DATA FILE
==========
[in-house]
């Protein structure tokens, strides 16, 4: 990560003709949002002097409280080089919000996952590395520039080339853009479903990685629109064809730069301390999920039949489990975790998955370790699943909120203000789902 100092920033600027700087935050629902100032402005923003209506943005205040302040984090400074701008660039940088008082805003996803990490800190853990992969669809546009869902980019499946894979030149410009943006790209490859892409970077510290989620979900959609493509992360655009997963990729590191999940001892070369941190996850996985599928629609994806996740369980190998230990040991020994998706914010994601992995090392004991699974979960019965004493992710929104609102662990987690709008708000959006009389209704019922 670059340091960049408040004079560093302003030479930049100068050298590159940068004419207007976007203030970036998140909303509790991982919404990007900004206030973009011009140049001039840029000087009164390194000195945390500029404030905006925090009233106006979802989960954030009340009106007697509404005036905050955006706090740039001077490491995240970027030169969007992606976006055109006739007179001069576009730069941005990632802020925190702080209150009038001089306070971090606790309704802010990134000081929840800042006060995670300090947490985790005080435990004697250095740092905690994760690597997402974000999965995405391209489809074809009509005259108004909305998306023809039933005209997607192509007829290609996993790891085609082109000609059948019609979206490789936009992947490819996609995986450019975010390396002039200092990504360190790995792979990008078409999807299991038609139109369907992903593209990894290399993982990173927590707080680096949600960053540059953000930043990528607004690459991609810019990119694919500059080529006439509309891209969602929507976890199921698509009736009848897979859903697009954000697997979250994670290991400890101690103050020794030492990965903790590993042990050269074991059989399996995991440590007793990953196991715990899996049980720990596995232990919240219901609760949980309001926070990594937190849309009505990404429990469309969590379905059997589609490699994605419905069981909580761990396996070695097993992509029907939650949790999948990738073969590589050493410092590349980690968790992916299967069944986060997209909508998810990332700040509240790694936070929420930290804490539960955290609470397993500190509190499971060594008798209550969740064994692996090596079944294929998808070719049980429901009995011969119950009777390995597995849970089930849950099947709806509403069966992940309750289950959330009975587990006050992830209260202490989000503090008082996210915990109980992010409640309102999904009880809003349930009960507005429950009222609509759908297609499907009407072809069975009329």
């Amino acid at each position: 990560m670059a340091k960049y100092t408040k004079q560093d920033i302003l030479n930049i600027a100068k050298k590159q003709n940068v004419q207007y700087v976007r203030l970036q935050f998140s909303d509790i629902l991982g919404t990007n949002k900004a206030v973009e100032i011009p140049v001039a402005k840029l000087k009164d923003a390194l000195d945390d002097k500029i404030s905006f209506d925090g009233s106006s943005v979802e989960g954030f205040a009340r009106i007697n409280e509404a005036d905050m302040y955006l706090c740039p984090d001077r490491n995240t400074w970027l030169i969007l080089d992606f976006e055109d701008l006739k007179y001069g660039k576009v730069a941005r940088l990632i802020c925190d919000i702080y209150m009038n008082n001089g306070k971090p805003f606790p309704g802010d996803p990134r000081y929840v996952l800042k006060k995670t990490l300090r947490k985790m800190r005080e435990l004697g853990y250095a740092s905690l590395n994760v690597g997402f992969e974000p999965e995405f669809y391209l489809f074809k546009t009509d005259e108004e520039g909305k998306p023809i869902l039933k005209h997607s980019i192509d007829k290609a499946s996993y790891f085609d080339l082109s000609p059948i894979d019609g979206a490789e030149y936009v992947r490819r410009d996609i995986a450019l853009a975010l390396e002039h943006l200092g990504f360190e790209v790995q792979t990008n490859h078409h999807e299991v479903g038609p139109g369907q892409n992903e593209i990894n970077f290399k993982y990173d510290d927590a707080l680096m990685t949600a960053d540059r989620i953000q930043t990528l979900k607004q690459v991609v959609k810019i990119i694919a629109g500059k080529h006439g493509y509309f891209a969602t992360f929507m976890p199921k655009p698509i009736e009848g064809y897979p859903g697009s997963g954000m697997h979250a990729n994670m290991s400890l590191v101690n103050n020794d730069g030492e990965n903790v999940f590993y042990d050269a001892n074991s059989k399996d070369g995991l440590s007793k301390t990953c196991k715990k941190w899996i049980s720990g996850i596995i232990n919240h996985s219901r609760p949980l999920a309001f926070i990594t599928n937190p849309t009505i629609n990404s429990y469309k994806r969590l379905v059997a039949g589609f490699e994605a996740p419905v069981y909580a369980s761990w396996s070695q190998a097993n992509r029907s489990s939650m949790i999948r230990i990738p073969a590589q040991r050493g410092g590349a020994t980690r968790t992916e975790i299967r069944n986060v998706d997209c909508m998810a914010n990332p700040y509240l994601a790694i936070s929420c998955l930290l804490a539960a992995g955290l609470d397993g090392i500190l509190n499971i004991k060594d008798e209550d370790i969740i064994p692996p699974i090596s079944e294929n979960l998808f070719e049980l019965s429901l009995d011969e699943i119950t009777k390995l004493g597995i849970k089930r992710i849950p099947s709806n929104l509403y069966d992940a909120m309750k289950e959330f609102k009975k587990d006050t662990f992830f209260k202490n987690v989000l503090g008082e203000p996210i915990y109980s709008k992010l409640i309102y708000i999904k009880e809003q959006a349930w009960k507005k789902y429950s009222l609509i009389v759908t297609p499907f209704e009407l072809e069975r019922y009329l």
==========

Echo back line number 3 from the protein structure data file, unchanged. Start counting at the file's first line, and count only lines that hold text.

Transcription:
């Amino acid at each position: 990560m670059a340091k960049y100092t408040k004079q560093d920033i302003l030479n930049i600027a100068k050298k590159q003709n940068v004419q207007y700087v976007r203030l970036q935050f998140s909303d509790i629902l991982g919404t990007n949002k900004a206030v973009e100032i011009p140049v001039a402005k840029l000087k009164d923003a390194l000195d945390d002097k500029i404030s905006f209506d925090g009233s106006s943005v979802e989960g954030f205040a009340r009106i007697n409280e509404a005036d905050m302040y955006l706090c740039p984090d001077r490491n995240t400074w970027l030169i969007l080089d992606f976006e055109d701008l006739k007179y001069g660039k576009v730069a941005r940088l990632i802020c925190d919000i702080y209150m009038n008082n001089g306070k971090p805003f606790p309704g802010d996803p990134r000081y929840v996952l800042k006060k995670t990490l300090r947490k985790m800190r005080e435990l004697g853990y250095a740092s905690l590395n994760v690597g997402f992969e974000p999965e995405f669809y391209l489809f074809k546009t009509d005259e108004e520039g909305k998306p023809i869902l039933k005209h997607s980019i192509d007829k290609a499946s996993y790891f085609d080339l082109s000609p059948i894979d019609g979206a490789e030149y936009v992947r490819r410009d996609i995986a450019l853009a975010l390396e002039h943006l200092g990504f360190e790209v790995q792979t990008n490859h078409h999807e299991v479903g038609p139109g369907q892409n992903e593209i990894n970077f290399k993982y990173d510290d927590a707080l680096m990685t949600a960053d540059r989620i953000q930043t990528l979900k607004q690459v991609v959609k810019i990119i694919a629109g500059k080529h006439g493509y509309f891209a969602t992360f929507m976890p199921k655009p698509i009736e009848g064809y897979p859903g697009s997963g954000m697997h979250a990729n994670m290991s400890l590191v101690n103050n020794d730069g030492e990965n903790v999940f590993y042990d050269a001892n074991s059989k399996d070369g995991l440590s007793k301390t990953c196991k715990k941190w899996i049980s720990g996850i596995i232990n919240h996985s219901r609760p949980l999920a309001f926070i990594t599928n937190p849309t009505i629609n990404s429990y469309k994806r969590l379905v059997a039949g589609f490699e994605a996740p419905v069981y909580a369980s761990w396996s070695q190998a097993n992509r029907s489990s939650m949790i999948r230990i990738p073969a590589q040991r050493g410092g590349a020994t980690r968790t992916e975790i299967r069944n986060v998706d997209c909508m998810a914010n990332p700040y509240l994601a790694i936070s929420c998955l930290l804490a539960a992995g955290l609470d397993g090392i500190l509190n499971i004991k060594d008798e209550d370790i969740i064994p692996p699974i090596s079944e294929n979960l998808f070719e049980l019965s429901l009995d011969e699943i119950t009777k390995l004493g597995i849970k089930r992710i849950p099947s709806n929104l509403y069966d992940a909120m309750k289950e959330f609102k009975k587990d006050t662990f992830f209260k202490n987690v989000l503090g008082e203000p996210i915990y109980s709008k992010l409640i309102y708000i999904k009880e809003q959006a349930w009960k507005k789902y429950s009222l609509i009389v759908t297609p499907f209704e009407l072809e069975r019922y009329l």